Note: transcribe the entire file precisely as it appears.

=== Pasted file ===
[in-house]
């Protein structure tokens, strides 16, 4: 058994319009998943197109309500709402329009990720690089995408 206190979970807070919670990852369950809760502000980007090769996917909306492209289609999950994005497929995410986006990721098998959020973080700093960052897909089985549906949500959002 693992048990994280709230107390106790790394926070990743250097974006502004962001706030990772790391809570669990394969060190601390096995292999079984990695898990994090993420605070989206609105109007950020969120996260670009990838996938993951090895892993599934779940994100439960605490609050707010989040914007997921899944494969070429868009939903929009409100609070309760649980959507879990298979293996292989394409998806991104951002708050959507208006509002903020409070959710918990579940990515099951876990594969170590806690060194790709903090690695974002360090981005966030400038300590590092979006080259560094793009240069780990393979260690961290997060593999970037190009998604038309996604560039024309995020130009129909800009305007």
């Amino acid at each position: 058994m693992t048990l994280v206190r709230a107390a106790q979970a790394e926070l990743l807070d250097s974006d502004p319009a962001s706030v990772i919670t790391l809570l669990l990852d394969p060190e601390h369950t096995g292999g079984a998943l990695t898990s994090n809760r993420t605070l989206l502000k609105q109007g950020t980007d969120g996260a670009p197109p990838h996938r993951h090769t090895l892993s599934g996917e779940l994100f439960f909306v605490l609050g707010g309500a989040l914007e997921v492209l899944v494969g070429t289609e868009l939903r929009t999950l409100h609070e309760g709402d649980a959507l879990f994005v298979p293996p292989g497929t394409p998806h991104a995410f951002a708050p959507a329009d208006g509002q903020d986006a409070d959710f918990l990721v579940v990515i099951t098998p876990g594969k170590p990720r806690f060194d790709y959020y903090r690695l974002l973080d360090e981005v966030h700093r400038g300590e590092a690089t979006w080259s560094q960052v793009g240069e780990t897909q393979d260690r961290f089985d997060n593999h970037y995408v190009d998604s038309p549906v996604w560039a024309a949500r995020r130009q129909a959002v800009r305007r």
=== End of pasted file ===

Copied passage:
[in-house]
């Protein structure tokens, strides 16, 4: 058994319009998943197109309500709402329009990720690089995408 206190979970807070919670990852369950809760502000980007090769996917909306492209289609999950994005497929995410986006990721098998959020973080700093960052897909089985549906949500959002 693992048990994280709230107390106790790394926070990743250097974006502004962001706030990772790391809570669990394969060190601390096995292999079984990695898990994090993420605070989206609105109007950020969120996260670009990838996938993951090895892993599934779940994100439960605490609050707010989040914007997921899944494969070429868009939903929009409100609070309760649980959507879990298979293996292989394409998806991104951002708050959507208006509002903020409070959710918990579940990515099951876990594969170590806690060194790709903090690695974002360090981005966030400038300590590092979006080259560094793009240069780990393979260690961290997060593999970037190009998604038309996604560039024309995020130009129909800009305007």
């Amino acid at each position: 058994m693992t048990l994280v206190r709230a107390a106790q979970a790394e926070l990743l807070d250097s974006d502004p319009a962001s706030v990772i919670t790391l809570l669990l990852d394969p060190e601390h369950t096995g292999g079984a998943l990695t898990s994090n809760r993420t605070l989206l502000k609105q109007g950020t980007d969120g996260a670009p197109p990838h996938r993951h090769t090895l892993s599934g996917e779940l994100f439960f909306v605490l609050g707010g309500a989040l914007e997921v492209l899944v494969g070429t289609e868009l939903r929009t999950l409100h609070e309760g709402d649980a959507l879990f994005v298979p293996p292989g497929t394409p998806h991104a995410f951002a708050p959507a329009d208006g509002q903020d986006a409070d959710f918990l990721v579940v990515i099951t098998p876990g594969k170590p990720r806690f060194d790709y959020y903090r690695l974002l973080d360090e981005v966030h700093r400038g300590e590092a690089t979006w080259s560094q960052v793009g240069e780990t897909q393979d260690r961290f089985d997060n593999h970037y995408v190009d998604s038309p549906v996604w560039a024309a949500r995020r130009q129909a959002v800009r305007r």